• Just as the schoolmen philosophized only inside the belief of the church, … without ever throwing a doubt upon this belief; as authors fill whole folios on the State without calling in question the fixed idea of the State itself; as our newspapers are crammed with politics because they are conjured into the fancy that man was created to be a zoon politicon,—so also subjects vegetate in subjection, virtuous people in virtue, liberals in humanity, etc., without ever putting to these fixed ideas of theirs the searching knife of criticism. Undislodgeable, like a madman’s delusion, those thoughts stand on a firm footing, and he who doubts them—lays hands on the sacred!
    • Cambridge 1995, p. 44
  • Man, your head is haunted; you have wheels in your head! You imagine great things, and depict to yourself a whole world of gods that has an existence for you, a spirit-realm to which you suppose yourself to be called, an ideal that beckons to you. You have a fixed idea! Do not think that I am jesting or speaking figuratively when I regard those persons who cling to the Higher, and (because the vast majority belongs under this head) almost the whole world of men, as veritable fools, fools in a madhouse. What is it, then, that is called a "fixed idea"? An idea that has subjected the man to itself. When you recognize, with regard to such a fixed idea, that it is a folly, you shut its slave up in an asylum. And is the truth of the faith, say, which we are not to doubt; the majesty of (e. g.) the people, which we are not to strike at (he who does is guilty of — lese-majesty); virtue, against which the censor is not to let a word pass, that morality may be kept pure; — are these not "fixed ideas"? Is not all the stupid chatter of (e. g.) most of our newspapers the babble of fools who suffer from the fixed idea of morality, legality, Christianity, etc., and only seem to go about free because the madhouse in which they walk takes in so broad a space?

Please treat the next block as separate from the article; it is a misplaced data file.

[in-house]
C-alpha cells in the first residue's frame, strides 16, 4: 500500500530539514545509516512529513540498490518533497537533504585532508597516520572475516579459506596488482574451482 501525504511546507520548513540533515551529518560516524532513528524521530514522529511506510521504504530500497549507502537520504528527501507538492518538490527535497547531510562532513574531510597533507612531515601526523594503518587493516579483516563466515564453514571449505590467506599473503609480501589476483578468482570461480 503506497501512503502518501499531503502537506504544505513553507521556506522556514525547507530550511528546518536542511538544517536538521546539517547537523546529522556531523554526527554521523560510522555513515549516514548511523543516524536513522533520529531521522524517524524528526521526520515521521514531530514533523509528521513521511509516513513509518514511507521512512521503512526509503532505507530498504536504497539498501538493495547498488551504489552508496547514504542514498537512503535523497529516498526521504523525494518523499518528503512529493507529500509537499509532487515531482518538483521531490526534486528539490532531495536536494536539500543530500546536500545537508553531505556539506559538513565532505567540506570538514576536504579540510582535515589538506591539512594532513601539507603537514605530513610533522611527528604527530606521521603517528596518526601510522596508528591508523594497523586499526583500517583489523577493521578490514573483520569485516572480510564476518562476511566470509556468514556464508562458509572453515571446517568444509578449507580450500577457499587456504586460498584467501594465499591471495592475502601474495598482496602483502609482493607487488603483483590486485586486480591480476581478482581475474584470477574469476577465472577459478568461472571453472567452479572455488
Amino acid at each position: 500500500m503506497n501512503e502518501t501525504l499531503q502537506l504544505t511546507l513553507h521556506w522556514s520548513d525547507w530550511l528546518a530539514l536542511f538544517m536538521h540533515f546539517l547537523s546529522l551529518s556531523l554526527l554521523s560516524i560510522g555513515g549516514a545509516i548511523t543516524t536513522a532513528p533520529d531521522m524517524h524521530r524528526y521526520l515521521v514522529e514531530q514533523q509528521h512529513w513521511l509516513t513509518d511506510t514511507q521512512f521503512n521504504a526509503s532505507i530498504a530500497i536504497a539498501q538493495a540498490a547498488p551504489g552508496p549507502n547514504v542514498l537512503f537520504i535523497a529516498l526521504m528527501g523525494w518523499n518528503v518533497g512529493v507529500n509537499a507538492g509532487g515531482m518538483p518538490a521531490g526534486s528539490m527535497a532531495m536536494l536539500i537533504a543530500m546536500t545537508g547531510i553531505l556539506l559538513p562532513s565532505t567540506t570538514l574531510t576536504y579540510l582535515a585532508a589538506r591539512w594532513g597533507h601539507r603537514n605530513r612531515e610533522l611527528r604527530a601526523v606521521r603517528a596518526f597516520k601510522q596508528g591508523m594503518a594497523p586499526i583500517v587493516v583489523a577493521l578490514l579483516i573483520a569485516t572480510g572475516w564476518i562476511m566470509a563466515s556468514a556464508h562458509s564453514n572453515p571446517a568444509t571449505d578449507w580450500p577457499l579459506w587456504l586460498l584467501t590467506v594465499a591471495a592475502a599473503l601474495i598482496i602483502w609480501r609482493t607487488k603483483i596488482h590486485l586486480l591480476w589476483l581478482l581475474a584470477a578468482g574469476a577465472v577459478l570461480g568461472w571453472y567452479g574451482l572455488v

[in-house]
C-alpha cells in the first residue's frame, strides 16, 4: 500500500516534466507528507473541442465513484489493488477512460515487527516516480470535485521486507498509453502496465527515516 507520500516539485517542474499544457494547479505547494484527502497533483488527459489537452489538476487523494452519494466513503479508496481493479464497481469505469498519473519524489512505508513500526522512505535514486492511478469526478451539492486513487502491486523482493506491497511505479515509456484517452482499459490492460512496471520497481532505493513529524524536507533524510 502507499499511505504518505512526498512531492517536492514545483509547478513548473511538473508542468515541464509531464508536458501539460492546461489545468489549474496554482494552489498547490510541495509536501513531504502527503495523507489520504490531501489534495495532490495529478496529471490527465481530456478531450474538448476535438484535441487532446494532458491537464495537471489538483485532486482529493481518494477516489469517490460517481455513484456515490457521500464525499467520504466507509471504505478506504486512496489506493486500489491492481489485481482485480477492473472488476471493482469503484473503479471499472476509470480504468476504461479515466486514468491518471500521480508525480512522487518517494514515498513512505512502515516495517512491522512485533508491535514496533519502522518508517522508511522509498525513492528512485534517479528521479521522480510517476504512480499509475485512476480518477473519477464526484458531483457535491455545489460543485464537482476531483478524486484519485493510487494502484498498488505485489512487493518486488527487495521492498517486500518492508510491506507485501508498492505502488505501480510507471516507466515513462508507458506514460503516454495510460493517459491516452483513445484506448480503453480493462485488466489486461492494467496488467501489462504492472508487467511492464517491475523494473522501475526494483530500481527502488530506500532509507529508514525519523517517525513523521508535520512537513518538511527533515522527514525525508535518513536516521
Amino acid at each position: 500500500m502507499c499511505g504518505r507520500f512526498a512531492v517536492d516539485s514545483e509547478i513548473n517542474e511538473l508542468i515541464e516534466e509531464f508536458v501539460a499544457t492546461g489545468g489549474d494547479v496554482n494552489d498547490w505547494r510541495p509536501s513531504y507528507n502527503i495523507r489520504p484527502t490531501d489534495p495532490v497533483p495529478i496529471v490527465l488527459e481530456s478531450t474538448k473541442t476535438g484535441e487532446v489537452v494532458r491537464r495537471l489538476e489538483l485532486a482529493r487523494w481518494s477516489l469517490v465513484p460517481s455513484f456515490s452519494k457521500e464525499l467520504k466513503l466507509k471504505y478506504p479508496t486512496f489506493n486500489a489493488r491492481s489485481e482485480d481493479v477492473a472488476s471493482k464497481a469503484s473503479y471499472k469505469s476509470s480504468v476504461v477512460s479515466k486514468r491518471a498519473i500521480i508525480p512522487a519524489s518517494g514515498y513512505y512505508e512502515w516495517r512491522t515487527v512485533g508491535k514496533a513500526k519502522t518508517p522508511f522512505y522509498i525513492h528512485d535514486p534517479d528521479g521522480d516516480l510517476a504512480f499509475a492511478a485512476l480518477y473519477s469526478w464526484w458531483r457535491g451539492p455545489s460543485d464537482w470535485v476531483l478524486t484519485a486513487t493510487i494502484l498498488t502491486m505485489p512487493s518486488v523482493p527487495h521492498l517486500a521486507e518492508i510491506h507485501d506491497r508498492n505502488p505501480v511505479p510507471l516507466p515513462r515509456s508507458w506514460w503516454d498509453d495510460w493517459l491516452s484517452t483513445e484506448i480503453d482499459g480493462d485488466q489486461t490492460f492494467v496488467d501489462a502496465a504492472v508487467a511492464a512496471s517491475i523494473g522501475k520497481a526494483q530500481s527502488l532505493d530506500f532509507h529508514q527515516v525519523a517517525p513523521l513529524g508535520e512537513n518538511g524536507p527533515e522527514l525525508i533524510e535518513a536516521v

• New York 1907, p. 54, 55